Durand and Barlow Chapter 8: Eating and Sleep Disorders

Report
Chapter 8
Eating and Sleep
Disorders
Amber Gilewski
Tompkins Cortland Community College
Bulimia Nervosa
Binge Eating – Hallmark of Bulimia
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Binge -eating excess amounts of food
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Eating is perceived as uncontrollable
Compensatory Behaviors
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Purging -self-induced vomiting, diuretics,
laxatives
Some exercise excessively, whereas others fast
Bulimia Nervosa
Associated Medical Features
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Most are within 10% of target body weight
Purging methods can result in severe medical
problems
Erosion of dental enamel, electrolyte imbalance
Kidney failure, cardiac arrhythmia, seizures,
intestinal problems, permanent colon damage
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Comorbid with other disorders (mood, anxiety,
substance abuse)
Anorexia Nervosa
Successful Weight Loss – Hallmark of Anorexia
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Defined as 15% below expected weight
Intense fear of obesity and losing control over
eating
Anorexics show a relentless pursuit of
thinness
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Often begins with dieting
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2 subtypes: restrictive & binge-eating/purging
Anorexia Medical Consequences
Amenorrhea – menstruation stops (most common)
Dermatological (skin) problems
Lanugo – hair on limbs
Cardiovascular problems
Gastrointestinal problems
Similar vomiting consequences as bulimia
Most are comorbid for other psychological disorders
Binge-Eating Disorder
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Experimental diagnostic category
Engage in food binges without compensatory
behaviors
Associated Features
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Many persons with binge-eating disorder are
obese
Concerns about shape and weight
Often older than bulimics and anorexics
More psychopathology vs. non-binging obese
people
Bulimia and Anorexia:
Facts and Statistics
Bulimia
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Majority are female
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Onset around 16 to 19 years of age
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Lifetime prevalence is about 1.5% for females,
0.5% for males
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6-8% of college women suffer from bulimia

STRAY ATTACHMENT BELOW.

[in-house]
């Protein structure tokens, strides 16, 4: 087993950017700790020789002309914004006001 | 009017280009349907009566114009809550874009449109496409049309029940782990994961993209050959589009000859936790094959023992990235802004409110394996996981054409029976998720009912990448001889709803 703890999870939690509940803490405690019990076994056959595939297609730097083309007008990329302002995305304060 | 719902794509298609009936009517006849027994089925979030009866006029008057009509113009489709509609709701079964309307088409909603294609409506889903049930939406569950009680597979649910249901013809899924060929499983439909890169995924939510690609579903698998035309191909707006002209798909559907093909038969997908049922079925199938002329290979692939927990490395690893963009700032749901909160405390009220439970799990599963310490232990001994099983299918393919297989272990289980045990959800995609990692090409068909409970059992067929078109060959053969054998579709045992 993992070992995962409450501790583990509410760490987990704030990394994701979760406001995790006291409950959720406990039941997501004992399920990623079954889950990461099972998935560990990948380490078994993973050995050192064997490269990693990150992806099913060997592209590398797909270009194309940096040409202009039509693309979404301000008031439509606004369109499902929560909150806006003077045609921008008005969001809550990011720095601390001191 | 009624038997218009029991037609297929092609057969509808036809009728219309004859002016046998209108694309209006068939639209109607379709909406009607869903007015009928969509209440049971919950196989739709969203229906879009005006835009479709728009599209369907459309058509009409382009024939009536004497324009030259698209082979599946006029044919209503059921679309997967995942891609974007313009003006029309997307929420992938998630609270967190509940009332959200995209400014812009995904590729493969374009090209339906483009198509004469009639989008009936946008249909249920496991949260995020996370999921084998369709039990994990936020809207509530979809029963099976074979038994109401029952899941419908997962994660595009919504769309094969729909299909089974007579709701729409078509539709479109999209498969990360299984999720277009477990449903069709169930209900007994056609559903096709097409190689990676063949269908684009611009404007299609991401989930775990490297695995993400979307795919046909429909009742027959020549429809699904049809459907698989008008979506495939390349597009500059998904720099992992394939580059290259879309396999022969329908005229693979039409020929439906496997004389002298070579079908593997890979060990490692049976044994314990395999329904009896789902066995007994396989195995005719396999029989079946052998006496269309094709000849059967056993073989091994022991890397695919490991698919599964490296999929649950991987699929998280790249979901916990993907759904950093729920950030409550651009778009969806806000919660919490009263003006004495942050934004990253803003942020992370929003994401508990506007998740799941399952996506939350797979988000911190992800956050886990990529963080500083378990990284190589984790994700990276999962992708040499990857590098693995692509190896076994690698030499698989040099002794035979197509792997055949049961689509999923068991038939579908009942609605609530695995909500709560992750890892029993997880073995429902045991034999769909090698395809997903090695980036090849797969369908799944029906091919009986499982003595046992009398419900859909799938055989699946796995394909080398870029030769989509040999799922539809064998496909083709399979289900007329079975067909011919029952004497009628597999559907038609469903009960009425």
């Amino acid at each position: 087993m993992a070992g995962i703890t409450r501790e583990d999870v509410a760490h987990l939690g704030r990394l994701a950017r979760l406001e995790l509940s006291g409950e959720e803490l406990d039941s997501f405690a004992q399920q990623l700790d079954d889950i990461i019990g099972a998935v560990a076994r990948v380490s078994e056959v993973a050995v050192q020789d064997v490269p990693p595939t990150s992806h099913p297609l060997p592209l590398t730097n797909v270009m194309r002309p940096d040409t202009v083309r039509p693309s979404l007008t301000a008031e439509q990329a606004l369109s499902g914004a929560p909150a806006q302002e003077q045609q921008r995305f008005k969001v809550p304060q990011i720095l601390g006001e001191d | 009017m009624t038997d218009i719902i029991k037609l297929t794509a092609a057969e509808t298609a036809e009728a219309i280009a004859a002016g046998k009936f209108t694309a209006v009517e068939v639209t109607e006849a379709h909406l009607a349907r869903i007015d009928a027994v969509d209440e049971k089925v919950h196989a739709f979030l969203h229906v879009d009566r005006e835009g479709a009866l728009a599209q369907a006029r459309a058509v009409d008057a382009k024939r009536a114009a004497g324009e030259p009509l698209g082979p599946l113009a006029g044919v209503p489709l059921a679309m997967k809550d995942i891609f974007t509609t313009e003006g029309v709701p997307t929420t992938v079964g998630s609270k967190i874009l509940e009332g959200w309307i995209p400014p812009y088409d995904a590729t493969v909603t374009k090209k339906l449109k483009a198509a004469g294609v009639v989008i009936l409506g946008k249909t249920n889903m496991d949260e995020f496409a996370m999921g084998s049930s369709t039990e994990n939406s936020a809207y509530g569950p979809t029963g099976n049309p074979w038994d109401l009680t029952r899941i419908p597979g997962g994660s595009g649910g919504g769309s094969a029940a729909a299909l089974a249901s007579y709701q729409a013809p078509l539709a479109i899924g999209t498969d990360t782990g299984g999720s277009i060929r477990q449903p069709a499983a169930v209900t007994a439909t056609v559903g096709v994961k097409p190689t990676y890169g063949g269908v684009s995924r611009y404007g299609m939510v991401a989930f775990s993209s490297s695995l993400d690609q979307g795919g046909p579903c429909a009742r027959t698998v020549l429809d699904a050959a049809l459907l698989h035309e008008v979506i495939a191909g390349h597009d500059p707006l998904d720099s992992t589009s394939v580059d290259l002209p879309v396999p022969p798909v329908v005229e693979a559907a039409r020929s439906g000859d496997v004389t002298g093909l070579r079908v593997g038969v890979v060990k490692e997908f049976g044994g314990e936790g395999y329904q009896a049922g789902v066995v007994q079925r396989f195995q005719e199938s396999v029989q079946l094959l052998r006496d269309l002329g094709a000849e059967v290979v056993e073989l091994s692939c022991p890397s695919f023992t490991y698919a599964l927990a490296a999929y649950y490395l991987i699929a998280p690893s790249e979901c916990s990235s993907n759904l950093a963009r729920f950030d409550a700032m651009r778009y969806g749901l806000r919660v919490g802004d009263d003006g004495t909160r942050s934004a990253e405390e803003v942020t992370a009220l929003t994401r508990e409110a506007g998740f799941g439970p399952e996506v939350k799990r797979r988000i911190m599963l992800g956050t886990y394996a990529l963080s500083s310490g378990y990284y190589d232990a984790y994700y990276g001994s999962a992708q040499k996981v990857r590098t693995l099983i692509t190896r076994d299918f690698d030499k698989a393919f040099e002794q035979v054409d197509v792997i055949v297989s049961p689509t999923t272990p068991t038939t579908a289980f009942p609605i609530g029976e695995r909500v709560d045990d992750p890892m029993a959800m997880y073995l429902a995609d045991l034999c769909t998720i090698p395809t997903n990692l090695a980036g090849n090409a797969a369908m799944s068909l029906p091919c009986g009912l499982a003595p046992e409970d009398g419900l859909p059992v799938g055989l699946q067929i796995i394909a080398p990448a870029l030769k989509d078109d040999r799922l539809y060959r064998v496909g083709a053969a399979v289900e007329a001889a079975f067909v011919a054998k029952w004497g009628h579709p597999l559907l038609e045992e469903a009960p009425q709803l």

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Tends to be chronic if left untreated
Bulimia and Anorexia:
Facts and Statistics
Anorexia
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Majority are female and white
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From middle-to-upper middle class families
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Usually develops in adolescence
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More chronic and resistant to treatment than
bulimia
Both Bulimia and Anorexia Are Found in
Westernized Cultures
Causes of Bulimia and Anorexia
Culture & Standards
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Cultural imperative for thinness/increased dieting
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Standards of ideal body size changing
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Male vs. female standards/Social group pressures
Family issues & Genetics
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Family is success driven
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Runs in families
Psychological Dimensions
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Low sense of personal control/self-confidence
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Perfectionistic attitudes & distorted body image
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Mood intolerance/anxiety
Treatment of Eating Disorders
Medical and Drug Treatments – antidepressants
effective for bulimia but not anorexia
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Weight restoration for anorexics
Long-term prognosis for anorexia is poorer than for
bulimia
Psychosocial Treatments
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Cognitive-behavior therapy (CBT)
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Interpersonal psychotherapy
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Self-help programs (OA)
Preventing eating disorders
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Early concern over weight is predictor
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Emphasis on normalcy of weight gain after puberty
Obesity
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In 2000, 30.5% of adults in the U.S.
were obese; in 2004, 32.2% of adults;
estimates in 2010 between 44-48%
Mortality rates are close to
those associated with smoking
Obesity and Night Eating Syndrome
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Occurs in 7-15% of treatment seekers